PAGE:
My weekend at Kripalu is full enough that I’ll need to bring an assistant. I’m delighted that Donia Robinson, owner of the Carrboro Yoga Company, has agreed to join me. Donia is a whiz at using props, which comes in very handy for athletes. She has taught a class called “How to Cheat at Yoga,” a title that amuses me despite my aversion to cheating. (Ask Ford’s head of social media about my Twitter response to the F-150 ad that implicates the viewer in cheating in high school science class!) The point was that props can be a shortcut to “success,” inasmuch as success is our goal in asana.
Donia’s approach will help students see how to make the poses work for them at home, without needing someone to move them into each pose. In general, I’m pretty hands-off as a teacher. While I’ve been given some wonderful adjustments by assistants in workshops—most notably, by the very capable staff of Yoga One in Charlotte at last year’s Baron Baptiste immersion—I feel athletes, especially endurance athletes, don’t want to be touched much. Beryl Bender Birch gave me a great quote on the topic in an interview on teaching athletes: “It’s very easy to injure an elite athlete by coming on too heavy handed in the hands-on traditions. They’re strong and very tight. It’s like a guitar string that you tighten up and tighten up to get the highest possible resonance. But then you just turn it the tiniest bit and it explodes. It’s the same thing with hands-on work with athletes.”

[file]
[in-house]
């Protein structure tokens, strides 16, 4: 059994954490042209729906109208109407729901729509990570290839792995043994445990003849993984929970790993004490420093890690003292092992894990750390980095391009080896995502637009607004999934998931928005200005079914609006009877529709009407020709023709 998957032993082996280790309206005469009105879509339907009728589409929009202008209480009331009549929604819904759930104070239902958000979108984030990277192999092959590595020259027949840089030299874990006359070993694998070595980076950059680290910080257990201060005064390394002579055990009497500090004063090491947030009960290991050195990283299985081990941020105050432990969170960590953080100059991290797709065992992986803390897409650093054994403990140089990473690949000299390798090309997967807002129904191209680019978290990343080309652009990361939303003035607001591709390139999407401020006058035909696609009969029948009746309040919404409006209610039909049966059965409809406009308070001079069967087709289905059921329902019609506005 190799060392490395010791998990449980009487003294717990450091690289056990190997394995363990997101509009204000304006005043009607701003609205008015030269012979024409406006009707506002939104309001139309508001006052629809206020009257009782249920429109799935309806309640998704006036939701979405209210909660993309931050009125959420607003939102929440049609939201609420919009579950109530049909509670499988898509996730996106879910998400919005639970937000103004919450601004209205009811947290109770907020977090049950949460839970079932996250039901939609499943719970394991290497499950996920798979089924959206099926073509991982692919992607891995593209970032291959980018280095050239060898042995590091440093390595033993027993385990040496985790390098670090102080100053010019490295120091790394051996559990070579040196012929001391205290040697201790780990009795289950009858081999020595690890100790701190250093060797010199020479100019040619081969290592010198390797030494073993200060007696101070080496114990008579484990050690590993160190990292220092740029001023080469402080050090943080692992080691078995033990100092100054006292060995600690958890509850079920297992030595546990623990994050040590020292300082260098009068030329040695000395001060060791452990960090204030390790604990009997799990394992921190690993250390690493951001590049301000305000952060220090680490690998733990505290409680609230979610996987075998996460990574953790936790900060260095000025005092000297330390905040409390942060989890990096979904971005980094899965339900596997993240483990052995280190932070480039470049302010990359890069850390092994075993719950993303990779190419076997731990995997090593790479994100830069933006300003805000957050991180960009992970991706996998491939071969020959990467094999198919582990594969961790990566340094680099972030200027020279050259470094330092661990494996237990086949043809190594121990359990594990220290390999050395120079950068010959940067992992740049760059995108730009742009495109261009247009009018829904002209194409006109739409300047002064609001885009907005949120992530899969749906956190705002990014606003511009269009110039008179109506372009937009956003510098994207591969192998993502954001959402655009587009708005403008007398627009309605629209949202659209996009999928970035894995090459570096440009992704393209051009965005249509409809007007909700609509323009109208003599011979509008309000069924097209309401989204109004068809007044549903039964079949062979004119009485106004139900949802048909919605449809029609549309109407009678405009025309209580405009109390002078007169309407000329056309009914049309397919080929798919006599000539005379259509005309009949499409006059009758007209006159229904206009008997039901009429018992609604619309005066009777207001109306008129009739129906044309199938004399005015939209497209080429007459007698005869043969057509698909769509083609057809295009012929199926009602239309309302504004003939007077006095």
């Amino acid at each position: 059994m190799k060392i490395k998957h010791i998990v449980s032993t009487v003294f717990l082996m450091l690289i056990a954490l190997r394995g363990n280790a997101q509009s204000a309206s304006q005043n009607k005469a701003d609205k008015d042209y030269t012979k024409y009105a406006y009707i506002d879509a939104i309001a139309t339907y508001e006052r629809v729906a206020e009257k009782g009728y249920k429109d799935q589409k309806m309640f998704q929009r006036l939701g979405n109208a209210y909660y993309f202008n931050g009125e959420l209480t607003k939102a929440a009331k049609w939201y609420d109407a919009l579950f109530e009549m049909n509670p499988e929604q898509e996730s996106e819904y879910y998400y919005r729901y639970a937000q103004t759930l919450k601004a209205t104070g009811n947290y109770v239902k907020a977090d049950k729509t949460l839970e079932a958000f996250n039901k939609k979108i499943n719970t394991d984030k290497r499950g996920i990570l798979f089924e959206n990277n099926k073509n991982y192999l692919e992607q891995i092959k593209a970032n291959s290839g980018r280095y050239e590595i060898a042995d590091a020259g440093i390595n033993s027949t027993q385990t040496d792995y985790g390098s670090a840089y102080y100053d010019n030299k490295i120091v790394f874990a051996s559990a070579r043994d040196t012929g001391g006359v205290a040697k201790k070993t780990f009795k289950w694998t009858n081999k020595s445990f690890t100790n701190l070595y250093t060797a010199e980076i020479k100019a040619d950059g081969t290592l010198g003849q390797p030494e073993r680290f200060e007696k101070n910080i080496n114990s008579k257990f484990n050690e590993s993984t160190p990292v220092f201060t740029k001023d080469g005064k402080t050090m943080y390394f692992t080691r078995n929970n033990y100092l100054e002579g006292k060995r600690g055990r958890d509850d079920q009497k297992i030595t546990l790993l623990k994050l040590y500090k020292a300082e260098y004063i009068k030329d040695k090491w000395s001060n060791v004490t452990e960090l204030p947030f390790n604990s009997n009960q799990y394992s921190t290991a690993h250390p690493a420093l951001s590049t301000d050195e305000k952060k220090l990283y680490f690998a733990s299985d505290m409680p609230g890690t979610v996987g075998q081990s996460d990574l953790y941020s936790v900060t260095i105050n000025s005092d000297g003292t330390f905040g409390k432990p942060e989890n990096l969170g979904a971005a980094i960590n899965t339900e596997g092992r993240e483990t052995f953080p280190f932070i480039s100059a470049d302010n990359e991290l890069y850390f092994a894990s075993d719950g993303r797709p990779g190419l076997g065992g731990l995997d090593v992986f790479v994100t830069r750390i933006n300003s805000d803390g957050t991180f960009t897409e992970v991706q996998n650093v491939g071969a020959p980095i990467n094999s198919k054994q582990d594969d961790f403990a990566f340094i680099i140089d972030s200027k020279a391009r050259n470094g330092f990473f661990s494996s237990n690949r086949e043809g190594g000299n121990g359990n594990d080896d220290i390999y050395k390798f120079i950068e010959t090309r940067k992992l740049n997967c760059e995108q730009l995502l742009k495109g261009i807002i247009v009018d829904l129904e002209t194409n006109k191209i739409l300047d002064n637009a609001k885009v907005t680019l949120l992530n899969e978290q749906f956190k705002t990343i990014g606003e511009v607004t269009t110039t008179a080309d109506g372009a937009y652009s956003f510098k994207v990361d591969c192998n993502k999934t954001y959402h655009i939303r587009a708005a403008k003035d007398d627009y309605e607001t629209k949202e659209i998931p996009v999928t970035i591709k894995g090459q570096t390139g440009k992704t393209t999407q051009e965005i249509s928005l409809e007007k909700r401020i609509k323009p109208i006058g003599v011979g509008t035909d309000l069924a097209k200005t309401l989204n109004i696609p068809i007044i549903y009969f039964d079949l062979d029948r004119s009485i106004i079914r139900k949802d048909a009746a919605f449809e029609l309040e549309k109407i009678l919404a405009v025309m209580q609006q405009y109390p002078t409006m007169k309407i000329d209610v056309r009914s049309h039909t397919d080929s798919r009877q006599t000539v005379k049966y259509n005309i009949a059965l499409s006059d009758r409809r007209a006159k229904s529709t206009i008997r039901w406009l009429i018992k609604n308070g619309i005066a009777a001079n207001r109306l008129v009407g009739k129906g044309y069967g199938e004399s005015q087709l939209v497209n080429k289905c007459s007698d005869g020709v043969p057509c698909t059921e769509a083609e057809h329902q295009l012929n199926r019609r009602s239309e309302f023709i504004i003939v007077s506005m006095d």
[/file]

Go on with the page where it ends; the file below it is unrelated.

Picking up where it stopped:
One place adjustments are universally great, in my opinion: savasana. And in the context of a three-day weekend, it’s especially sweet to get some aid settling in. Kripalu-goers, expect deep relaxation!
I am also planning to offer a sampler class on the evening of Saturday, February 7, 7:30–9:00. So if you are at Kripalu for another workshop, or simply live nearby and would like to check out my teaching style, please come!
And let me know: how do you feel about adjustments in class?
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